Ilana Chamelly Off-Campus Study
|Location||Chile & Jordan|
|Date||Fall 2009 & Spring 2010|
Ilana Chamelly, ‘11
IES Santiago, Chile – Fall 2009
SIT Amman, Jordan – Spring 2010
Like the sand and pebbles I discovered in my suitcase from the Wadi Rum and Atacama deserts months after returning to the States—remnants of my study abroad experiences are a sweet reminder of my year abroad. As I walk on Denison’s campus as a senior, I sometimes wonder if it was real: studying in Santiago, Chile and Amman, Jordan being immersed in two distinct and beautiful cultures, learning two incredibly detailed and elegant languages.
New experiences were rampant while studying in Chile, varying from celebrations of Chile’s 199th year of independence with new Chilean friends, to learning the traditional dance of Chile, La Cueca. It was with my Chilean friends that I encountered many influential and educational experiences. These friends made a point to teach me about the history of Chile through music, celebrations, and dance.
During my semester in Chile I attended a benefit dinner for the blind and music performances by Chilean folk artists who performed songs speaking to political and social issues. I also witnessed the funeral of acclaimed artist and political figure, Victor Jara, who was tortured and murdered during the dictatorship of Pinochet. These firsthand experiences contributed immensely to my knowledge about Chilean culture, history and society =learned in the classroom.
Leaving Chile behind, my semester in Jordan offered a vastly different but equally rewarding learning experience. Having visited The Middle East once before, I felt a level of comfort stepping off the plane in Amman. I knew what to expect from this deeply cultured, and historically rich region. My program in Jordan provided more academic structure than I had experienced in Chile. I enjoyed the educational opportunities given by our program director, which included: meeting the former prime minister of Jordan, His Excellency Mr. Abdel-Rauf Rawabdeh, working on a month long independent research project, and spending a week with a Bedouin family in the south of Jordan where I lived with the Sheikh in the small town of el-Grein. These experiences continuously challenged me. I gained a more personal understanding of Muslim culture by speaking Arabic (a language I didn’t know very well before arriving in Jordan), and experimenting wearing the thobe (long loose fitting dress) and hijab (head scarf) when going to the market.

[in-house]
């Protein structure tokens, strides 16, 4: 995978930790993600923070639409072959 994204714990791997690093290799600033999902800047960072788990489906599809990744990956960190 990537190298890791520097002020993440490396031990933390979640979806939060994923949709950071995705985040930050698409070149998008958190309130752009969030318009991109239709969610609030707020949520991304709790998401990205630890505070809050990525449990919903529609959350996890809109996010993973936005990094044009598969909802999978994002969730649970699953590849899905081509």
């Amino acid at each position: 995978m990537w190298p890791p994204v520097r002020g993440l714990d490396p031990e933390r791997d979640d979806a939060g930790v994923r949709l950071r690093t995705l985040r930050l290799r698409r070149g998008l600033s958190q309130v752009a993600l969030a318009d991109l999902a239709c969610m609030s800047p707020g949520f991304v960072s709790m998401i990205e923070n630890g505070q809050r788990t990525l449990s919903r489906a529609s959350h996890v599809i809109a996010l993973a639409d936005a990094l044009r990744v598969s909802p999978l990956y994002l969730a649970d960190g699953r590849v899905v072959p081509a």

My program gave me the ability to try new things and become immersed in different cultures outside of the more ‘westernized’ Amman. I remember admiring the many mosques and feeling comforted by calling the ethdan (call to prayer) five times a day, however, one evening in particular stands out in my memory. During my weeklong homestay in the badia (desert) with the Sheikh and his family I was invited to go to an engagement celebration at a neighbor’s house. Upon my arrival, I was ushered inside a small bedroom where about twenty-five women were seated on cushions on the floor. I was waved over to the back corner of the room by three older bedouin women wearing their back thobes and hijabs with little orange ringlets of henna-dyed hair sticking out from the front of their scarves. I tried with all my might to carry on a coherent conversation, but my Arabic was too elementary at the time to communicate well, so I smiled and nodded and carried on simple conversation.
Keeping with the Middle Eastern hospitable tradition, I was served first during the meal. A young lady brought out an enormous platter of Mensef- a rice dish full of lamb, yogurt, and pine nuts. I was stunned to find that the massive tray set in front of me donned a sheep’s head with the tongue gracefully hanging from its mouth. It is tradition for guests to be served by the person sitting next to them. As a result, the woman in black sitting next to me used her hands to pile meat, tongue, and yogurt on my section of the massive platter. While I was incredibly appreciative of her gesture, I was somewhat apprehensive about being served by bare hands, and encouraged to eat lamb’s tongue from a communal platter.
Studying abroad was an experience that brought my academic learning full circle and allowed me to learn firsthand about the different cultures, histories, and languages that are now a part of me. As I continue on Denison’s campus this year, I am reminded of my experiences from the little pieces of sand and pebbles that I found at the bottom of my suitcase.
|marketplace||daily life||people||camel ride|